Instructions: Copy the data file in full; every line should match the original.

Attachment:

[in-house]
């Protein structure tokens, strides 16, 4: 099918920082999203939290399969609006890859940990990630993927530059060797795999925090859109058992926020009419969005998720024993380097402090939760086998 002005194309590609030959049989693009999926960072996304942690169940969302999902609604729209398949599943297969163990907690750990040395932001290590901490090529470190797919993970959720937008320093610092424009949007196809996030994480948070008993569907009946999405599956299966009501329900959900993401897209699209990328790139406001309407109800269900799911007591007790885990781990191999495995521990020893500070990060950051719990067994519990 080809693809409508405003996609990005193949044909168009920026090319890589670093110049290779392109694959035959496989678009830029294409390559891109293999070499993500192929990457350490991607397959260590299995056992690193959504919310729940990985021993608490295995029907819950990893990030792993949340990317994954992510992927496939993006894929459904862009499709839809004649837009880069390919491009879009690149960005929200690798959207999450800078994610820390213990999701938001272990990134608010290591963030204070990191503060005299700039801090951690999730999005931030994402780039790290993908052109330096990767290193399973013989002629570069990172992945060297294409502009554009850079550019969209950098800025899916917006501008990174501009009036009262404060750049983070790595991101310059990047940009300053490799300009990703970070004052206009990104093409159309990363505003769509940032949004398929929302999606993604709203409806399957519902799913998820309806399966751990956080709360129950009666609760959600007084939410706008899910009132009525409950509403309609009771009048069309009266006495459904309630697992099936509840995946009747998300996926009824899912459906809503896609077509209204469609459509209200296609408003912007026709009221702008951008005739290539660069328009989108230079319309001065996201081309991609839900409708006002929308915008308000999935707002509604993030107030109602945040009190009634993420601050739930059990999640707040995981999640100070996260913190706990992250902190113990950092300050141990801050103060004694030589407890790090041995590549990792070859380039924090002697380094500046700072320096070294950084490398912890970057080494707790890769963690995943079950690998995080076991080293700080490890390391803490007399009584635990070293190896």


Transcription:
[in-house]
């Protein structure tokens, strides 16, 4: 099918920082999203939290399969609006890859940990990630993927530059060797795999925090859109058992926020009419969005998720024993380097402090939760086998 002005194309590609030959049989693009999926960072996304942690169940969302999902609604729209398949599943297969163990907690750990040395932001290590901490090529470190797919993970959720937008320093610092424009949007196809996030994480948070008993569907009946999405599956299966009501329900959900993401897209699209990328790139406001309407109800269900799911007591007790885990781990191999495995521990020893500070990060950051719990067994519990 080809693809409508405003996609990005193949044909168009920026090319890589670093110049290779392109694959035959496989678009830029294409390559891109293999070499993500192929990457350490991607397959260590299995056992690193959504919310729940990985021993608490295995029907819950990893990030792993949340990317994954992510992927496939993006894929459904862009499709839809004649837009880069390919491009879009690149960005929200690798959207999450800078994610820390213990999701938001272990990134608010290591963030204070990191503060005299700039801090951690999730999005931030994402780039790290993908052109330096990767290193399973013989002629570069990172992945060297294409502009554009850079550019969209950098800025899916917006501008990174501009009036009262404060750049983070790595991101310059990047940009300053490799300009990703970070004052206009990104093409159309990363505003769509940032949004398929929302999606993604709203409806399957519902799913998820309806399966751990956080709360129950009666609760959600007084939410706008899910009132009525409950509403309609009771009048069309009266006495459904309630697992099936509840995946009747998300996926009824899912459906809503896609077509209204469609459509209200296609408003912007026709009221702008951008005739290539660069328009989108230079319309001065996201081309991609839900409708006002929308915008308000999935707002509604993030107030109602945040009190009634993420601050739930059990999640707040995981999640100070996260913190706990992250902190113990950092300050141990801050103060004694030589407890790090041995590549990792070859380039924090002697380094500046700072320096070294950084490398912890970057080494707790890769963690995943079950690998995080076991080293700080490890390391803490007399009584635990070293190896």